Elizabeth M. Aradine, DO

Boisseau W, Fahed R, Lapergue B, Desilles J-P, Zuber K, Khoury N, et al. Predictors of Parenchymal Hematoma After Mechanical Thrombectomy: A Multicenter Study. Stroke. 2019

Parenchymal hematoma (PH) is a potential complication of IV thrombolytics or mechanical thrombectomy; however, risk factors for hematoma after thrombectomy are still uncertain. PH after acute stroke intervention can increase morbidity and mortality. In this study, the authors retrospectively reviewed data from a registry of thrombectomy patients to identify variables to predict post thrombectomy PH. Patients presenting with an anterior circulation large vessel or intracranial carotid occlusion who had a thrombectomy from 2011-2016 were included. MRI or CT based brain and vessel imaging were used to select patients for thrombectomy and to calculate the ASPECT score. Post thrombectomy, a 24-hour brain image was routinely performed on all patients to evaluate for PH. PH was classified using the European Cooperative Acute Stroke Study (ECASS) criteria. 90-day post stroke outcome was assessed using the mRS. This data was compared to baseline patient characteristics including age, smoking status, hypertension, diabetes, admission NIHSS, and antiplatelet or anticoagulation use. Data on the presence of collateralization on angiogram and general anesthesia use was also recorded.

1316 patients fit inclusion criteria, and 66.1% received IV thrombolytics before thrombectomy. A TICI score of 2b-3 was achieved in 76.7%. 3.4% of patients had PH type 1 on 24-hour imaging while 8.2% had PH type 2. The presence of PH increased mortality compared to those without PH (37.5% vs 16.7%, P<0.0001) and mRS ≥3 at 90 days was higher in the PH group (28.3% vs 51.0%, P<0.0001). Those with a PH on 24-hour imaging had a higher NIHSS, lower ASPECT score, unfavorable collaterals, required general anesthesia, had intraprocedural embolization of a new vascular territory, were older and smoked at the time of ischemic stroke. Based on the presence of these factors, the authors suggest they may be independent predictors of hematoma post thrombectomy.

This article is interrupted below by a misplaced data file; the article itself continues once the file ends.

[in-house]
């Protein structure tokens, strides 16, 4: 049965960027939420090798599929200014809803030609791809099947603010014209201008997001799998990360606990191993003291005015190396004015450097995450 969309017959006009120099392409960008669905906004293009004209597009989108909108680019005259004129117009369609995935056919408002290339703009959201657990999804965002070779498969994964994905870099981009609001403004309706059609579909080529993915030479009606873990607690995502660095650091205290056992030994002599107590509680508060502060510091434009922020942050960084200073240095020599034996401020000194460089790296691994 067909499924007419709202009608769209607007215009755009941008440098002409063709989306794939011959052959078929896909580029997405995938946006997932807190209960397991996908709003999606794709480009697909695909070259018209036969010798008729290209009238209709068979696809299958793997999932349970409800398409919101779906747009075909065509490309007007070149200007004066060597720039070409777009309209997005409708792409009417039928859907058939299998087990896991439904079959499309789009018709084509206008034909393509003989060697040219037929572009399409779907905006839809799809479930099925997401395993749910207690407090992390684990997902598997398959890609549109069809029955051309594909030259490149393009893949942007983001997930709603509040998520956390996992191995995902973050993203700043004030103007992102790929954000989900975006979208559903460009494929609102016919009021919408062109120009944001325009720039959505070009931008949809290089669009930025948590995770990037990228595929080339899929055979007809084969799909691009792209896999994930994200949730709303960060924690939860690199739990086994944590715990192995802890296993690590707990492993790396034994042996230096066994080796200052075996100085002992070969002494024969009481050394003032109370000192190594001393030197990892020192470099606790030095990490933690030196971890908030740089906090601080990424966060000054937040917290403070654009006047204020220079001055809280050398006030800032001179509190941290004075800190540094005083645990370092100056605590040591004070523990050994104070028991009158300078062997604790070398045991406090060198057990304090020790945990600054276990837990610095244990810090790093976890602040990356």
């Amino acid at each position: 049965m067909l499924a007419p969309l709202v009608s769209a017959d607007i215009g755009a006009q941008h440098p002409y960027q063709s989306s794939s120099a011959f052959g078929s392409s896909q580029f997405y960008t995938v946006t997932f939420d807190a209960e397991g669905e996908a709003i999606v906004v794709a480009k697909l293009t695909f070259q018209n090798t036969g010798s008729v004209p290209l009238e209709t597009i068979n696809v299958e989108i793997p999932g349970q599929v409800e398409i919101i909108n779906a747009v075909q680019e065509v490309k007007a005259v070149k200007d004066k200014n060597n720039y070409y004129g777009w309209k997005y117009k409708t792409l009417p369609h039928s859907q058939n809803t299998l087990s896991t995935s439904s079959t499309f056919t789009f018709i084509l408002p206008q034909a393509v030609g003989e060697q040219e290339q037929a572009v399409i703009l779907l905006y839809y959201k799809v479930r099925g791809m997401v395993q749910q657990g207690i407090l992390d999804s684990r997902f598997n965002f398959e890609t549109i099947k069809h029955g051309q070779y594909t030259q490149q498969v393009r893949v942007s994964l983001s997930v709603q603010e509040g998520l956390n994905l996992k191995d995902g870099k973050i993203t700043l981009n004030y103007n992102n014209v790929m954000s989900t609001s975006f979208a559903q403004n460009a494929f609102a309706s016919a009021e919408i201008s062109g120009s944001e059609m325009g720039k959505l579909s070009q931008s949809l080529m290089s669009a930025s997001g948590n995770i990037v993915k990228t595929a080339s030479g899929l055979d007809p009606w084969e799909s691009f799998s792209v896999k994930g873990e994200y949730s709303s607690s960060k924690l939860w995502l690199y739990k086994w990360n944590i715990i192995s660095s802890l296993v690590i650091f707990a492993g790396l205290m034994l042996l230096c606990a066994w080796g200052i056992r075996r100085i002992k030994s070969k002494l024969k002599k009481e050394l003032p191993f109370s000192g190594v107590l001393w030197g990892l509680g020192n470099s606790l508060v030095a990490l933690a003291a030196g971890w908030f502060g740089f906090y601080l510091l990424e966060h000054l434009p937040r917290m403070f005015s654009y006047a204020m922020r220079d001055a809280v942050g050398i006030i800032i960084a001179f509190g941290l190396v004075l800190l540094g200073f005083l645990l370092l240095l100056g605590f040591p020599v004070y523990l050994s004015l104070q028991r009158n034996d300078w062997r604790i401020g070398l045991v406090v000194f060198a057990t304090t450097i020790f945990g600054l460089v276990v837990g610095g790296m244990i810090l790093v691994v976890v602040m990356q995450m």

The independent factors of high NIHSS, low ASPECT score and unfavorable collaterals are likely interrelated. A low ASPECT score reflects a large infarction which can result in a high NIHSS. A large infarction within 6 hours of symptom onset may indicate poor collateralization. Those presenting with a larger stroke are more likely to be intubated prior to thrombectomy, which was reflected in this study (Table II supplement). General anesthesia is reported as an independent predictor of PH; however, the above factors were not adjusted for, thus risk may not be as high as reported. Furthermore, other factors that can increase bleeding risk, such as liver and renal disease, coagulopathy, malignancy, and atrial fibrillation, were not accounted for. In this study, anticoagulation did not increase PH rates; however, it is unclear if anticoagulation was therapeutic on admission. Although presence of PH showed increased morbidity and mortality, it cannot be determined that PH itself increases morbidity and mortality, as this is influenced by many other factors.

Knowledge of prestroke mRS and cause of death should be considered when evaluating the effect of PH after thrombectomy. Combining interrelated factors such as NIHSS, ASPECT score, and collateralization should be considered when evaluating the incidence of PH post thrombectomy. Adjusting for these factors may show PH independently increases morbidity and mortality, therefore predicting PH would be more influential. Further studies adjusting for variables that increase bleeding risk would expand understanding of post thrombectomy PH risk. If predictive factors are identified, a PH tool can be created to rapidly identify these patients.